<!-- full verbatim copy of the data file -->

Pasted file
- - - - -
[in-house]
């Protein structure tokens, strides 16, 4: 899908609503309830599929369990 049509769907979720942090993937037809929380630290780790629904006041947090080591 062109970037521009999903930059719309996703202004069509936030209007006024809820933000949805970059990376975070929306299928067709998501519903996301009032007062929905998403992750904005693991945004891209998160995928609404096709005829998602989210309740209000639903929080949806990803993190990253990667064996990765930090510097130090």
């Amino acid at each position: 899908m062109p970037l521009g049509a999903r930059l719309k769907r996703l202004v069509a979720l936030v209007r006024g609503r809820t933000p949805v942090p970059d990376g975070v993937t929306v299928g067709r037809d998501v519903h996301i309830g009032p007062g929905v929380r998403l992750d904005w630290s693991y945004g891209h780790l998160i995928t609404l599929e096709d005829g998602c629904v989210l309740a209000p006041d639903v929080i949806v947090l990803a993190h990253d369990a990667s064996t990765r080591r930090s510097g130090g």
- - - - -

[in-house]
């Protein structure tokens, strides 16, 4: 899908609503309830599929369990 049509769907979720942090993937037809929380630290780790629904006041947090080591 062109970037521009999903930059719309996703202004069509936030209007006024809820933000949805970059990376975070929306299928067709998501519903996301009032007062929905998403992750904005693991945004891209998160995928609404096709005829998602989210309740209000639903929080949806990803993190990253990667064996990765930090510097130090």
């Amino acid at each position: 899908m062109p970037l521009g049509a999903r930059l719309k769907r996703l202004v069509a979720l936030v209007r006024g609503r809820t933000p949805v942090p970059d990376g975070v993937t929306v299928g067709r037809d998501v519903h996301i309830g009032p007062g929905v929380r998403l992750d904005w630290s693991y945004g891209h780790l998160i995928t609404l599929e096709d005829g998602c629904v989210l309740a209000p006041d639903v929080i949806v947090l990803a993190h990253d369990a990667s064996t990765r080591r930090s510097g130090g």